Close Bosom-Friend of the Maturing Sun

More mists:

This is from early on Saturday morning. We’re lucky in that our house has a slightly elevated position and when these mists develop, sometimes in the mornings and sometimes in the evenings, we get a view over them to the woods beyond and to Farleton Fell on the horizon.

Saturday developed into a beautiful day, part of which we spent at Brockholes visitor centre on the shores of Windermere. It has a great playground for the kids:

And views of my favourite playgrounds too:

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Close Bosom-Friend of the Maturing Sun

Seasons of Mist

On Tuesday, with the boys at a birthday party and their sister dining at her friends’ house, I found myself at the station on the way home from work with a couple of hours to kill. It wasn’t raining, although it had earlier. In the woods with the steady drip from the trees it might as well have been. It was damp and murky however.

I followed the edge of the wetlands at Leighton Moss, and since the vistas were obscured by the gloom, focused on the close at hand.

I’ve posted a few pictures of bindweed flowers, but this one had twined itself up a sapling, almost out of reach, so that I was forced to shoot from an unusual angle. So much the better.

In the hedgerow many leaves are beginning to turn. But adjacent trees of the same species can be in complete contrast to each other – one with leaves edged with brown, the other green and vibrant and apparently unaffected by the proximity of Autumn. Sometimes the contrast could be seen on the same tree. On one Hazel there were…

…leaves in camouflage motley, but also pale bright leaves which looked like they had just emerged from a bud…

 

From Leighton Moss I took the path that skirts the edge of the Golf Course. It follows the Trough a natural fault line which crosses the area and here manifests itself as a small cutting closed in by rock walls and roofed by the leaves and branches of nearby trees. It’s said that in the time of the Border Rievers the locals hid their livestock here from the marauding Scots. Where the path leaves the Golf Course it passes through a gate into Trowbarrow Nature Reserve, formerly a quarry. Fittingly, the gate resembles a Karribiner…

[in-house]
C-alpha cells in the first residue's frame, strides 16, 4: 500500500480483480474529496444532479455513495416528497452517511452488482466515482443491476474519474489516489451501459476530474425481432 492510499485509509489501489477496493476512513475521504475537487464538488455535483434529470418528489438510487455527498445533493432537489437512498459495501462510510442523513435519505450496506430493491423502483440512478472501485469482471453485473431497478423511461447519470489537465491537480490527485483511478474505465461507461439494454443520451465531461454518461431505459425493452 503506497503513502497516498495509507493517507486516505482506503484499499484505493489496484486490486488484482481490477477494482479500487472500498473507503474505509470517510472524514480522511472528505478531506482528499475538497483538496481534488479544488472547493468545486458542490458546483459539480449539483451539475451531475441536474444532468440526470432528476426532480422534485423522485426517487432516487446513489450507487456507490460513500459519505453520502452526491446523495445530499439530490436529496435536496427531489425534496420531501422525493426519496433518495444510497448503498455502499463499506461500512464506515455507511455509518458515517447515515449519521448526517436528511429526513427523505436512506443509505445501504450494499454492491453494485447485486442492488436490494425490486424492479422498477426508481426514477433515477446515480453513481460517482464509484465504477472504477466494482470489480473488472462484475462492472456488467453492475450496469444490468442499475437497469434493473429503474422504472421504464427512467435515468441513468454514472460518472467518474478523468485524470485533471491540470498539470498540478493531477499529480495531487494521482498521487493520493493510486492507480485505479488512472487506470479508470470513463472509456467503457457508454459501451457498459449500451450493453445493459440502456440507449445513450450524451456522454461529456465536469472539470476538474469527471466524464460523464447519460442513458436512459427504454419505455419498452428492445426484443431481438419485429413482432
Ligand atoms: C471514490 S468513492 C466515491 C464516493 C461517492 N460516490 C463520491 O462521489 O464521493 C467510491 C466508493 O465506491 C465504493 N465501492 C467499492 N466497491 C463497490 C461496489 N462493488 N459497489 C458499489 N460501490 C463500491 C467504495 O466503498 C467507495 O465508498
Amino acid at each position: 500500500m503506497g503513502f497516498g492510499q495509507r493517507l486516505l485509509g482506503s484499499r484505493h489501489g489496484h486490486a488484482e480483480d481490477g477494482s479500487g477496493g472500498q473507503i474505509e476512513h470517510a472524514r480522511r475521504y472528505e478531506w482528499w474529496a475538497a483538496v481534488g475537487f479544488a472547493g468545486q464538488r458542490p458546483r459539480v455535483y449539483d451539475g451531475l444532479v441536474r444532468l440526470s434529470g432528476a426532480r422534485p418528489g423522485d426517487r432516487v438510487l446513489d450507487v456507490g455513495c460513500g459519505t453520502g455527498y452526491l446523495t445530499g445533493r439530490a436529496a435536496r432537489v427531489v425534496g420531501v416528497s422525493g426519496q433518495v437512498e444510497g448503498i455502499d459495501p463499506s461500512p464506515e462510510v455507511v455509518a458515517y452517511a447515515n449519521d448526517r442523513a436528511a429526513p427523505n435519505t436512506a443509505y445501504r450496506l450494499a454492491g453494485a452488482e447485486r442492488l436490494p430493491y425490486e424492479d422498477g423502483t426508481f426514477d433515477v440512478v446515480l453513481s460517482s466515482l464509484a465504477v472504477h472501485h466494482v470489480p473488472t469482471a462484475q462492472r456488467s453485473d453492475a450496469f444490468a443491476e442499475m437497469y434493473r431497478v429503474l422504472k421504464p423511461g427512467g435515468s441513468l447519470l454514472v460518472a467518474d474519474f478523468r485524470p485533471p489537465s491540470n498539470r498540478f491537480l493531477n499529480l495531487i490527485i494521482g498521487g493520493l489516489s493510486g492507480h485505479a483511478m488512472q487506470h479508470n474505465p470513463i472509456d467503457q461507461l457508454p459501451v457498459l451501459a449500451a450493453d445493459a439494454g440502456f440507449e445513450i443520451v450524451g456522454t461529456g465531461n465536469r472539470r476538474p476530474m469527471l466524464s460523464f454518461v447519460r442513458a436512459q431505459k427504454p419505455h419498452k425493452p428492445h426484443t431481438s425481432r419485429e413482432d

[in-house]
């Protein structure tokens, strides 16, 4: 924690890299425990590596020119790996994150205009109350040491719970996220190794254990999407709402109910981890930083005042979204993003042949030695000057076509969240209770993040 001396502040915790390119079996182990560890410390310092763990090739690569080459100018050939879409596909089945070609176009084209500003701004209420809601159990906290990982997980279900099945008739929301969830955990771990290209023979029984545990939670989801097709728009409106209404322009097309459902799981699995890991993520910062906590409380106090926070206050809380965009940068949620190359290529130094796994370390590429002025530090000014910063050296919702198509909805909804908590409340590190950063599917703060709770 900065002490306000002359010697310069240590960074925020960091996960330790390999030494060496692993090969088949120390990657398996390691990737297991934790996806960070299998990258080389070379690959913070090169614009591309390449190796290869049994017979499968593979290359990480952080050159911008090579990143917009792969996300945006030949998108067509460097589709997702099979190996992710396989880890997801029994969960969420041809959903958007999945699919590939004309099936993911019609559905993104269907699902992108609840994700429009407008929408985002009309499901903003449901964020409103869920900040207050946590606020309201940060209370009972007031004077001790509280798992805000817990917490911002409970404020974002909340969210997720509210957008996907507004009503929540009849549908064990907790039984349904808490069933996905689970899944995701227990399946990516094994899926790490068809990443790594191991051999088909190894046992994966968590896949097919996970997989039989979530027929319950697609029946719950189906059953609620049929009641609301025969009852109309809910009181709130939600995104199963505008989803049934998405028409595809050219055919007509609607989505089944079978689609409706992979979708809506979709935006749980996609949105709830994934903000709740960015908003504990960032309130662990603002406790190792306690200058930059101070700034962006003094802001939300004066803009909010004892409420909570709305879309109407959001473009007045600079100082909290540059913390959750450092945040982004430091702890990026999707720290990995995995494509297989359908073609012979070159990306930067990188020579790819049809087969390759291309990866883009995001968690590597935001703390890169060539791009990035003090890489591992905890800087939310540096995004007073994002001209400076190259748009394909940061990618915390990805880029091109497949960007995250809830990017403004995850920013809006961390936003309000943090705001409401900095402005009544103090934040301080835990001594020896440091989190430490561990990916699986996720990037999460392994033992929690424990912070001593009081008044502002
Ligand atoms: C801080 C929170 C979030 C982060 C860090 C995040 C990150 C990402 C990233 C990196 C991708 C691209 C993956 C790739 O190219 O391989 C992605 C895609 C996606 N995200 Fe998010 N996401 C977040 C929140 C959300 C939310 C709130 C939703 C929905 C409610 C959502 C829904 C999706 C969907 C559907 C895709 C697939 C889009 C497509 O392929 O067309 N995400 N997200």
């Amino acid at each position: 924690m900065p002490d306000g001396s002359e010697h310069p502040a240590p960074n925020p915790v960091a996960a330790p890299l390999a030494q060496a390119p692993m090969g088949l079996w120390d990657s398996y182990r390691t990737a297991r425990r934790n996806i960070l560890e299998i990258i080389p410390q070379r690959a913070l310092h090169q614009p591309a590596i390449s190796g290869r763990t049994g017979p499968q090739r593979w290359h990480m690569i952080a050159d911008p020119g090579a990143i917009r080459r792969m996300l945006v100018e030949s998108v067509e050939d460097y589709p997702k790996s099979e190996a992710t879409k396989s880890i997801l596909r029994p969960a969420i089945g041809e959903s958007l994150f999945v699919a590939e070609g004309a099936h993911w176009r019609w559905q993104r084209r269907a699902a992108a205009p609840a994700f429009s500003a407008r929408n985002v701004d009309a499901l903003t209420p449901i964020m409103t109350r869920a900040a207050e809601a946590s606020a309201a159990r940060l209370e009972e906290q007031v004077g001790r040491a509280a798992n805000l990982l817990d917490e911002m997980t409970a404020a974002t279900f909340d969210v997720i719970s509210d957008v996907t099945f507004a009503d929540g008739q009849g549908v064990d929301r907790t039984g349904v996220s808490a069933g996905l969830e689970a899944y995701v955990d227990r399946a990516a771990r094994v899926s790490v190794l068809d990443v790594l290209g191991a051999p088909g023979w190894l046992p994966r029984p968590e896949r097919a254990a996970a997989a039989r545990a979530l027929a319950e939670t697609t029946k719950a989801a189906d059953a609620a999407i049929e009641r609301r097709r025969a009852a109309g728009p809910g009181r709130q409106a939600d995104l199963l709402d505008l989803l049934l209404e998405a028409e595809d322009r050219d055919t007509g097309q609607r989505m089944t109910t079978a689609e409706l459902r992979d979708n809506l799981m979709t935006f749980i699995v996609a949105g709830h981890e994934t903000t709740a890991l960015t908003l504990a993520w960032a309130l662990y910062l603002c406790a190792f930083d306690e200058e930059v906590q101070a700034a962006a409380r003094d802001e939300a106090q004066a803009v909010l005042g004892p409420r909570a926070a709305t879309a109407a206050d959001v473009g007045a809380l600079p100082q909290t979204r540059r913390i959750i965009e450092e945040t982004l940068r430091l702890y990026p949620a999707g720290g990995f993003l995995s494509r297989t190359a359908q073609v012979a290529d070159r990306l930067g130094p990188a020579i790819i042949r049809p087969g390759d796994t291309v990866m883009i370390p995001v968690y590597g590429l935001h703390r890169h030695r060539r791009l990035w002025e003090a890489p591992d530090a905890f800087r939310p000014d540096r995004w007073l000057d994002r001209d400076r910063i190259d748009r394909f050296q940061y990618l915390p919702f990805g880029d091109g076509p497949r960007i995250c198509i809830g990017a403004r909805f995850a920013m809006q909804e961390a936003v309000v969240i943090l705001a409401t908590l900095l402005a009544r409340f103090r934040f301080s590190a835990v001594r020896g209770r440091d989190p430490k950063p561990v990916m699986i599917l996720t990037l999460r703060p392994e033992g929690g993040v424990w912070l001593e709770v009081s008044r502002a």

…which is appropriate, since the quarry is part owned by the BMC (British Mountaineering Council) and is very popular with climbers, and because the the gate is also a memorial to a climber.

Colourful Bramble leaves on the floor of Trowbarrow Quarry

The path from the Quarry took me onto Moss Lane which I followed to Haweswater.

Crab Apples in the woods near Haweswater.

Wildflowers in the meadow by Haweswater.

Turning Horse Chestnut leaf:

From Haweswater a path through Eaves Wood brought me home.

 

A woodland floor leaf.

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Yesterday I made an slight detour on the way home to try again to photograph the Spindle leaves.

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This morning it was misty and the grass was silvered with dew. As I walked to the station, the sun was low in the Eastern sky ahead making the mist was glowing orange. Behind the sky was already blue, a blue interrupted only by a luminous three-quarter Moon.

Having caught the earlier train home, I had time to put Sam into the baby carrier and whisk him off for a wander to the Cove and round the Lots. A few tractors were cutting the hay. Sam was delighted. He also enjoyed the lambs and chickens that we saw, whilst I seem to have been looking for spiders a lot recently:

Seasons of Mist

Doddington Hall

Almost next door to Whisby is Doddington Hall. Mum and Dad had won a family entrance ticket in a raffle, so that’s where we went after lunch in the cafe at Whisby.

 

The inside of the House was interesting, and the kids loved the leaflet that they filled in by searching for things in each room. And they especially enjoyed the bag of goodies reward for when they had finished. But it was the garden that really interested me. In the walled kitchen garden Artichokes were flowering:

 

And pears and apples had been trained up the walls:

Another Comma on a Dahlia:

A squash:

I’m not sure what this is, but it must be related to Bindweed:

Look at this seedhead Granddad:

Pictures of children climbing trees seems to becoming a recurring theme of this blog:

But who could resist this wonderfully gnarly…

…Sweet Chestnut:

And for those of us who didn’t want to climb, there were always the Cyclamen beneath to admire:

A Tortoiseshell butterfly and a bee on a Sedum:

 

More tree climbing action:

Old wagons in the stable behind the cafe and farm shop:

We even had time to take a short walk across a field to the pond before we left. A got in on the Nature Photography act. No doubt she’ll soon have her own Blog.

White dead nettle: